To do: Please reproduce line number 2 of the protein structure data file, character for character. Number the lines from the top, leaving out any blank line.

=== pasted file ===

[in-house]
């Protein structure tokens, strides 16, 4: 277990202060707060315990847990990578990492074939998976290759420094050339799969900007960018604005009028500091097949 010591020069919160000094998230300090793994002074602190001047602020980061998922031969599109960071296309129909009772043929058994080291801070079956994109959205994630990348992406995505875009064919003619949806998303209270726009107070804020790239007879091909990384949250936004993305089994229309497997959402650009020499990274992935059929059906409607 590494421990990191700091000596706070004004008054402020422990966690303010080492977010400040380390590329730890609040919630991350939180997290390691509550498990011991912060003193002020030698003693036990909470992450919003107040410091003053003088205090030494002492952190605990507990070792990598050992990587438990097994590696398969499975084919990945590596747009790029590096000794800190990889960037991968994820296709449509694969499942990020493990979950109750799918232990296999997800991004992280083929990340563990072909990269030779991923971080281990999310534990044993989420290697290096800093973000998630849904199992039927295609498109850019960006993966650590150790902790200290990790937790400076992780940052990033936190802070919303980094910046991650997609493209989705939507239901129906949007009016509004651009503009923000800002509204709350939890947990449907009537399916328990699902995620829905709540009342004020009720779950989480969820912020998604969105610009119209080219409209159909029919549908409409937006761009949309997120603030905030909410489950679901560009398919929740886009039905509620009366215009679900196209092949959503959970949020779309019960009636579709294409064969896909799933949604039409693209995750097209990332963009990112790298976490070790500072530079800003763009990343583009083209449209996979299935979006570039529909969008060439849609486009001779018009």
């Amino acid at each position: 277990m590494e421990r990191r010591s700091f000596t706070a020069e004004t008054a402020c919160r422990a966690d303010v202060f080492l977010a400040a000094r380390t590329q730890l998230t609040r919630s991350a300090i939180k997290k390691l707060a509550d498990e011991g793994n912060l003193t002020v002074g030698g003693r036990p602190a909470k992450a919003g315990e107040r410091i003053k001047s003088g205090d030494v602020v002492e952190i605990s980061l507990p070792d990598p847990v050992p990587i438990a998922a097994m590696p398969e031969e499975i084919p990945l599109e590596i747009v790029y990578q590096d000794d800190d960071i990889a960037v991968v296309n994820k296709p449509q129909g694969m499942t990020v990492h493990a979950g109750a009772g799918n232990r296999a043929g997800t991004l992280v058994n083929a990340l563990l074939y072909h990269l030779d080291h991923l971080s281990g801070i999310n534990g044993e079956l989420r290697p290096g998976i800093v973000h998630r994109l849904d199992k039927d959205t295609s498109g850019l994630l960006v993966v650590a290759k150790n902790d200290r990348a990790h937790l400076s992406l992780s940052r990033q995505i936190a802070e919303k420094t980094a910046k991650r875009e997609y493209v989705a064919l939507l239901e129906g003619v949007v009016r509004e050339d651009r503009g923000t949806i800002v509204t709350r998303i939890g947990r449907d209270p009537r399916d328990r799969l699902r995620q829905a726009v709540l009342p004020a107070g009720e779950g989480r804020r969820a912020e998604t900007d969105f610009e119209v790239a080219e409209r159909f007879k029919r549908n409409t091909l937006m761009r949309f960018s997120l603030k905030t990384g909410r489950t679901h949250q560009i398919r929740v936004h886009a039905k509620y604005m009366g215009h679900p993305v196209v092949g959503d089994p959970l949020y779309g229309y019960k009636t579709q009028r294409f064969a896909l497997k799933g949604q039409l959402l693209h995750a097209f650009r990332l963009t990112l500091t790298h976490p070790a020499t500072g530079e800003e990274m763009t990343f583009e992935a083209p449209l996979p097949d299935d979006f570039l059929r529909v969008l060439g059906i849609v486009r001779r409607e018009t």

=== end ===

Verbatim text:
């Protein structure tokens, strides 16, 4: 277990202060707060315990847990990578990492074939998976290759420094050339799969900007960018604005009028500091097949 010591020069919160000094998230300090793994002074602190001047602020980061998922031969599109960071296309129909009772043929058994080291801070079956994109959205994630990348992406995505875009064919003619949806998303209270726009107070804020790239007879091909990384949250936004993305089994229309497997959402650009020499990274992935059929059906409607 590494421990990191700091000596706070004004008054402020422990966690303010080492977010400040380390590329730890609040919630991350939180997290390691509550498990011991912060003193002020030698003693036990909470992450919003107040410091003053003088205090030494002492952190605990507990070792990598050992990587438990097994590696398969499975084919990945590596747009790029590096000794800190990889960037991968994820296709449509694969499942990020493990979950109750799918232990296999997800991004992280083929990340563990072909990269030779991923971080281990999310534990044993989420290697290096800093973000998630849904199992039927295609498109850019960006993966650590150790902790200290990790937790400076992780940052990033936190802070919303980094910046991650997609493209989705939507239901129906949007009016509004651009503009923000800002509204709350939890947990449907009537399916328990699902995620829905709540009342004020009720779950989480969820912020998604969105610009119209080219409209159909029919549908409409937006761009949309997120603030905030909410489950679901560009398919929740886009039905509620009366215009679900196209092949959503959970949020779309019960009636579709294409064969896909799933949604039409693209995750097209990332963009990112790298976490070790500072530079800003763009990343583009083209449209996979299935979006570039529909969008060439849609486009001779018009």